I do approve the FSF campaign: if the IETF publishes a RFC, and even if it’s just informational and still not a “BCP” recommendation, those RFCs should really be patent free, or exempt from non-free patents requiring an explicit license. We have already seen in the past the case where a licensor changed its policy, and started to claim royaltees for what was initially granted for free and licensed to any one without charge. We can accept the existence of patents only as a way to prevent another counter-patent to be reserved by someone else (but in a free world, such patent is normally not needed, as the copyright assignment and its legal protection is enough to avoid this).

 

However, the WIPO is currently changing the game, trying to merge the two systems of copyrights and patents into a single one with equal force, forcing those that just want a protection of their copyright to register it at some national or international registry to maintain the protection. This is a dangerous evolution, because it would harm all legitimate authors that have produced valuable works, and assigned a their copyright on these works, to protect it from claims by others: they would now have to pay each year some fee to a registry to maintain the protection on their own work; if they just forget to do that, someone else (richer than the authors) will apply for a patent registration and will pay indefinitely the registry to gain and enforce the legal protection.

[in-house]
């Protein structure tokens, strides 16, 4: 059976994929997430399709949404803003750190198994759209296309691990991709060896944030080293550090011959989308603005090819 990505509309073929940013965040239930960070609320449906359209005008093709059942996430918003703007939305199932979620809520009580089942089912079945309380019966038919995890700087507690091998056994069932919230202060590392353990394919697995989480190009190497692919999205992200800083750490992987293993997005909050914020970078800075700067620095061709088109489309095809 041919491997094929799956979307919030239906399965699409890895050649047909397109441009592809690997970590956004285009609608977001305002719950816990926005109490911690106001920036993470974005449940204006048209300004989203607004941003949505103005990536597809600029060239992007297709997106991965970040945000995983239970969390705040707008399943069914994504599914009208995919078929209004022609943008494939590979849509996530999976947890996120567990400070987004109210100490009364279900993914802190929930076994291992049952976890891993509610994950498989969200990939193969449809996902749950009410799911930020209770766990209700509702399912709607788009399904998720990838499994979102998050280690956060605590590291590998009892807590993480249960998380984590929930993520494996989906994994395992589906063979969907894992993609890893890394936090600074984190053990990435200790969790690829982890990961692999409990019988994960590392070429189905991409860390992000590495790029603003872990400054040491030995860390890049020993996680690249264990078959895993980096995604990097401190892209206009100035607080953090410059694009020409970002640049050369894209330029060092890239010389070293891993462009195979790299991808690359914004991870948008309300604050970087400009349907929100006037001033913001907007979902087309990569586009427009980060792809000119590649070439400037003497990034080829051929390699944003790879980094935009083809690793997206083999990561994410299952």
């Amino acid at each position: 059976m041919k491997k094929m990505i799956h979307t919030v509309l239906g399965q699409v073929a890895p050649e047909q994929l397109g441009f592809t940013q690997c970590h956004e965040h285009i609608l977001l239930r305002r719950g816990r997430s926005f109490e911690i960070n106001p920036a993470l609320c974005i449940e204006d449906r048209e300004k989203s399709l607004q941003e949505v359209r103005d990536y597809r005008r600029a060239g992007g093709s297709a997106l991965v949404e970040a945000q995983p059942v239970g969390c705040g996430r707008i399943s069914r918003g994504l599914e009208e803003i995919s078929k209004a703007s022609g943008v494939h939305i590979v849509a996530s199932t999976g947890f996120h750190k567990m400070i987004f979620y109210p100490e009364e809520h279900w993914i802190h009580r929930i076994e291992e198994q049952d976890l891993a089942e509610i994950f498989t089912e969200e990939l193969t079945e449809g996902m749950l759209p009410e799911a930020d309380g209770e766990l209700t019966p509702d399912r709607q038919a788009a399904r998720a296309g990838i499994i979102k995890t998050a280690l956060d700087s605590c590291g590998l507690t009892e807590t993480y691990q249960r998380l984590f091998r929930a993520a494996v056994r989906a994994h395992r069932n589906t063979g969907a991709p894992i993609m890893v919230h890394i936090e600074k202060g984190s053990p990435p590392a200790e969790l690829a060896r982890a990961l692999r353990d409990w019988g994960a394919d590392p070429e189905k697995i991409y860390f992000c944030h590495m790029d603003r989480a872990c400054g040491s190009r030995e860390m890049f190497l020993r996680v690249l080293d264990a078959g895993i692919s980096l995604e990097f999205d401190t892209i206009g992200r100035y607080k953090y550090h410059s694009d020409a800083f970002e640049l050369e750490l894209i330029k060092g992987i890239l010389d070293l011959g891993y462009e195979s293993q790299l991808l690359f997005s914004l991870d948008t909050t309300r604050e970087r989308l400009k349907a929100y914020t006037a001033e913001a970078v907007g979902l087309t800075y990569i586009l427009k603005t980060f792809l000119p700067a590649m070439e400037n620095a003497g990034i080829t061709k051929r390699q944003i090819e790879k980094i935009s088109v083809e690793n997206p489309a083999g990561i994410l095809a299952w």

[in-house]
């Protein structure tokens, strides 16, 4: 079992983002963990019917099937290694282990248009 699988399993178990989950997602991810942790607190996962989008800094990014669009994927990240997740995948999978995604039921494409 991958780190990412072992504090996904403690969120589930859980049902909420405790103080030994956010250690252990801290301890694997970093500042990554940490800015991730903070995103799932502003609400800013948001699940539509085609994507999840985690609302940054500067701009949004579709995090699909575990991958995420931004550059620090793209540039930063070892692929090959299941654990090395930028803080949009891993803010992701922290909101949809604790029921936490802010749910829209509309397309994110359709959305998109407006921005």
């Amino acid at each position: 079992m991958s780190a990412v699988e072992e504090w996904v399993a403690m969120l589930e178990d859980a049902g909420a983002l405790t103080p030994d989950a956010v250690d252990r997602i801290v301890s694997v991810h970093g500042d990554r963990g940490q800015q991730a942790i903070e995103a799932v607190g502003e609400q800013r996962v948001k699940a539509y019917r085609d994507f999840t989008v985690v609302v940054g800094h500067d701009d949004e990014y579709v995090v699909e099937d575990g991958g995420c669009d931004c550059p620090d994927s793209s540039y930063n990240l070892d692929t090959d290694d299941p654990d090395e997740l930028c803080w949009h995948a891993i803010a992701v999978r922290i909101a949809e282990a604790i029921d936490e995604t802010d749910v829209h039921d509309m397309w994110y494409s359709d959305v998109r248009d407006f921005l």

For this reason, we should only accept patents that are protected with the following minimum bases:

With all these conditions, patents are in fact not needed. We much prefer the system of copyrights which is much simpler to protect open and free technologies.

 

If needed, all RFCs published by the IETF should first pass a long enough transitory period where the RFC is published but with strong notice that it is not approved, so that the only rile of the publication is to verify that the RFC does not violate any rights. After this time has elapsed (2-3 years after first publication?) during which the other patent owners have had the possibility to exercise their rights, the RFC could be only be in an informational state, becoming a recommendation later.

 


De : Lawrence Rosen [mailto:lrosen@rosenlaw.com]
Envoyé : mercredi 24 octobre 2007 04:51
À : ietf@ietf.org
Cc : license-discuss@opensource.org
Objet : Re: A priori IPR choices

 

To: IETF list

 

These are statements from FSF about the issue we've been discussing at ietf@ietf.org.

 

http://www.fsf.org/campaigns/software-patents/draft-housley-tls-authz-extns.html

 

and

 

http://www.fsf.org/news/oppose-tls-authz-standard.html

 

The GPL does not have problems with most IETF specifications, only those that are encumbered by non-free patents. This is an important example of why so many of us in the open source and free software communities believe that the IETF patent policy must be improved.